Two coffee pots and four small traditional coffee cups sit on a wooden table, next to a slice of sabaya, a Yemeni pastry.

The coffee here is served by the pot. Without knowing that, we ordered two. The Mofawar was my favorite—medium roast coffee served with cardamom and cream. Coffee and a slice of sabaya—allegedly Yemen’s favorite pastry, made from stacked, buttered sheets of dough and topped with honey—made for a filling and delicious breakfast.

Brunch at Five Leaves

Although we had a more substantial breakfast than planned at Qahwah House, we still rounded out the trip with brunch at Five Leaves. Famous for its connection to the late Heath Ledger, Five Leaves is an ever-popular weekend spot. Ledger was involved in planning the restaurant, and after his tragic death, his family released money from his estate so that Five Leaves could be completed and open to the public. Now, it lives on in Ledger’s memory, with certain Aussie influences on the menu.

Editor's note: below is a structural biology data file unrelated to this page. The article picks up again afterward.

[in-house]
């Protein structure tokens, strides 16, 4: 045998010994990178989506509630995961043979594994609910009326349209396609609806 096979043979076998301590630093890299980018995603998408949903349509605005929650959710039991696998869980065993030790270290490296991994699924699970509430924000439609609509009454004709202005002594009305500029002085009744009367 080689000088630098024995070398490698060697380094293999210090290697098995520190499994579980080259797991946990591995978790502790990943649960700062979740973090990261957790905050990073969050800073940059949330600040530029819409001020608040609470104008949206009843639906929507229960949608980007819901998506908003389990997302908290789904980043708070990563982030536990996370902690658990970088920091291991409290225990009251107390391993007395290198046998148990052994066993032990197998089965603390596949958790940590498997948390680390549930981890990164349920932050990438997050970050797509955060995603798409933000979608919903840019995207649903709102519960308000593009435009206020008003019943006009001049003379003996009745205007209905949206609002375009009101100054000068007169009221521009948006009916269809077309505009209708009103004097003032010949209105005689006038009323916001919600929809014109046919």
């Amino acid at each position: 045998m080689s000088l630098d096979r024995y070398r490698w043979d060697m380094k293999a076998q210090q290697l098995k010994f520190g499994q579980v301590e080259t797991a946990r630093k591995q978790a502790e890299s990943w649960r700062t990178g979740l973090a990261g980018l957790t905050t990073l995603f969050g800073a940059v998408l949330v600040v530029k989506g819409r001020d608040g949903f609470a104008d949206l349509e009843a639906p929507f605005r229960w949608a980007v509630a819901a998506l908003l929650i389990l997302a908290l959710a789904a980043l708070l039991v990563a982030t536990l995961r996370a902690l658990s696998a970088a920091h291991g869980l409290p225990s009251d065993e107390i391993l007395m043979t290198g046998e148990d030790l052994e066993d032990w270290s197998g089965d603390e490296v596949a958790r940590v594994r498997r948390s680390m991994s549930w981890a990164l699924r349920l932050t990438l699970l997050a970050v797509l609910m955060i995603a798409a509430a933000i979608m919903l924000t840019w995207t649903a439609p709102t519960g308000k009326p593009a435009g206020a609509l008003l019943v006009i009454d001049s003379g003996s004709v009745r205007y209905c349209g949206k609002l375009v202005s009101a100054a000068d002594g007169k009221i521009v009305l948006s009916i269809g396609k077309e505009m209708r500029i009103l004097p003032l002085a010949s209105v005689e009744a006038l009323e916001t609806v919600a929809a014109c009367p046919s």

A plate with hardboiled eggs surrounded by a bright pink rim, salmon with capers and dill, cream cheese, and potato pancakes.

Space is undeniably cramped at this popular restaurant, but despite its limitations, Five Leaves serves an enjoyable brunch. The menu contains both savory and sweet brunch staples, like ricotta pancakes and house-smoked Norwegian salmon. The mushroom toast also did not disappoint, with sauteed kale, a perfectly poached egg, and a plethora of mushrooms and maitake mushroom cream on top. It was akin to a decadent, savory French toast.

A plate with a slice of multigrain bread topped with mushrooms, sauteed kale, and a poached egg.

I’ll come back one day to try their sticky toffee pudding.

Leave a Reply

Fill in your details below or click an icon to log in:

WordPress.com Logo

You are commenting using your WordPress.com account. Log Out /  Change )

Facebook photo

You are commenting using your Facebook account. Log Out /  Change )

Connecting to %s